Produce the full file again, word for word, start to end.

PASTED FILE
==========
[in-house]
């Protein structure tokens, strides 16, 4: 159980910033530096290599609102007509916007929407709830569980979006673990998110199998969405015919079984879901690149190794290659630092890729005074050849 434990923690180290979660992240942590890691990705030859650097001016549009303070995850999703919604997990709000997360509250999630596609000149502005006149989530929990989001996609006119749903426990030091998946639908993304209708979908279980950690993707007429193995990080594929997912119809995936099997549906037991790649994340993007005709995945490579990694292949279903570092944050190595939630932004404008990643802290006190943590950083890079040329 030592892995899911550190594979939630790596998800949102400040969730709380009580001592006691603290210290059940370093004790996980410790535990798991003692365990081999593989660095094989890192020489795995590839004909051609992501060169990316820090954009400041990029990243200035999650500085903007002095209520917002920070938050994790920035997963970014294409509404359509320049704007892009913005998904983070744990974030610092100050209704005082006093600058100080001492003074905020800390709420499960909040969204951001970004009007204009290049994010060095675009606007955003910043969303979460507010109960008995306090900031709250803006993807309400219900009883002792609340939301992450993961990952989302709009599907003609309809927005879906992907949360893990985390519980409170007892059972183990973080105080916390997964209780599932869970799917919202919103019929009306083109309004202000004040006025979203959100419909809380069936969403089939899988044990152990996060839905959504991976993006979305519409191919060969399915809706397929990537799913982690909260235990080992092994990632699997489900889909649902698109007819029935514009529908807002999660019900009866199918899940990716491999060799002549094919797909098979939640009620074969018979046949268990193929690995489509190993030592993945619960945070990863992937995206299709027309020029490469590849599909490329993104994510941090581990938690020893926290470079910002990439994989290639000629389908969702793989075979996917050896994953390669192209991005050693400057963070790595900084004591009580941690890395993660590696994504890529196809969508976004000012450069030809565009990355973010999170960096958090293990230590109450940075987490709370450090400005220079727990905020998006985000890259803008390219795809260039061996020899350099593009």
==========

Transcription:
[in-house]
């Protein structure tokens, strides 16, 4: 159980910033530096290599609102007509916007929407709830569980979006673990998110199998969405015919079984879901690149190794290659630092890729005074050849 434990923690180290979660992240942590890691990705030859650097001016549009303070995850999703919604997990709000997360509250999630596609000149502005006149989530929990989001996609006119749903426990030091998946639908993304209708979908279980950690993707007429193995990080594929997912119809995936099997549906037991790649994340993007005709995945490579990694292949279903570092944050190595939630932004404008990643802290006190943590950083890079040329 030592892995899911550190594979939630790596998800949102400040969730709380009580001592006691603290210290059940370093004790996980410790535990798991003692365990081999593989660095094989890192020489795995590839004909051609992501060169990316820090954009400041990029990243200035999650500085903007002095209520917002920070938050994790920035997963970014294409509404359509320049704007892009913005998904983070744990974030610092100050209704005082006093600058100080001492003074905020800390709420499960909040969204951001970004009007204009290049994010060095675009606007955003910043969303979460507010109960008995306090900031709250803006993807309400219900009883002792609340939301992450993961990952989302709009599907003609309809927005879906992907949360893990985390519980409170007892059972183990973080105080916390997964209780599932869970799917919202919103019929009306083109309004202000004040006025979203959100419909809380069936969403089939899988044990152990996060839905959504991976993006979305519409191919060969399915809706397929990537799913982690909260235990080992092994990632699997489900889909649902698109007819029935514009529908807002999660019900009866199918899940990716491999060799002549094919797909098979939640009620074969018979046949268990193929690995489509190993030592993945619960945070990863992937995206299709027309020029490469590849599909490329993104994510941090581990938690020893926290470079910002990439994989290639000629389908969702793989075979996917050896994953390669192209991005050693400057963070790595900084004591009580941690890395993660590696994504890529196809969508976004000012450069030809565009990355973010999170960096958090293990230590109450940075987490709370450090400005220079727990905020998006985000890259803008390219795809260039061996020899350099593009």